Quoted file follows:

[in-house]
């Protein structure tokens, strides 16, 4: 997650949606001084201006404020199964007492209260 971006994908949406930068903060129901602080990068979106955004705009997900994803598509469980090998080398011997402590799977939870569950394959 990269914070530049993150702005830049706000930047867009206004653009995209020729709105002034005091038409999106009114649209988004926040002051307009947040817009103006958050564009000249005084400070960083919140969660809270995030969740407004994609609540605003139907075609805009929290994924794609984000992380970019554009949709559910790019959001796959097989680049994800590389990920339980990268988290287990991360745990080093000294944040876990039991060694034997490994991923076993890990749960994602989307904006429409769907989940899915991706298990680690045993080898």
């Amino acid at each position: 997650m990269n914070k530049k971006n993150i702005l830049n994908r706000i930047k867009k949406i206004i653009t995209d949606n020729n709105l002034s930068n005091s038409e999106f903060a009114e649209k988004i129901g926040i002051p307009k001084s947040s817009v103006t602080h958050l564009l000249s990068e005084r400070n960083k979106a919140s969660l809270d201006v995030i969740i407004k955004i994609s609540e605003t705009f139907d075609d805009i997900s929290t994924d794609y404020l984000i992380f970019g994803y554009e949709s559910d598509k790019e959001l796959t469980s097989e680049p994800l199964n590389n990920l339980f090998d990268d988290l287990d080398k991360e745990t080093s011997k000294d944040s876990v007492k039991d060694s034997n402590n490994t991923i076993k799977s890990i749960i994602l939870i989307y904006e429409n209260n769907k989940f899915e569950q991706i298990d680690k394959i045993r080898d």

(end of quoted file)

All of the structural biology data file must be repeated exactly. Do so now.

[in-house]
């Protein structure tokens, strides 16, 4: 997650949606001084201006404020199964007492209260 971006994908949406930068903060129901602080990068979106955004705009997900994803598509469980090998080398011997402590799977939870569950394959 990269914070530049993150702005830049706000930047867009206004653009995209020729709105002034005091038409999106009114649209988004926040002051307009947040817009103006958050564009000249005084400070960083919140969660809270995030969740407004994609609540605003139907075609805009929290994924794609984000992380970019554009949709559910790019959001796959097989680049994800590389990920339980990268988290287990991360745990080093000294944040876990039991060694034997490994991923076993890990749960994602989307904006429409769907989940899915991706298990680690045993080898």
């Amino acid at each position: 997650m990269n914070k530049k971006n993150i702005l830049n994908r706000i930047k867009k949406i206004i653009t995209d949606n020729n709105l002034s930068n005091s038409e999106f903060a009114e649209k988004i129901g926040i002051p307009k001084s947040s817009v103006t602080h958050l564009l000249s990068e005084r400070n960083k979106a919140s969660l809270d201006v995030i969740i407004k955004i994609s609540e605003t705009f139907d075609d805009i997900s929290t994924d794609y404020l984000i992380f970019g994803y554009e949709s559910d598509k790019e959001l796959t469980s097989e680049p994800l199964n590389n990920l339980f090998d990268d988290l287990d080398k991360e745990t080093s011997k000294d944040s876990v007492k039991d060694s034997n402590n490994t991923i076993k799977s890990i749960i994602l939870i989307y904006e429409n209260n769907k989940f899915e569950q991706i298990d680690k394959i045993r080898d």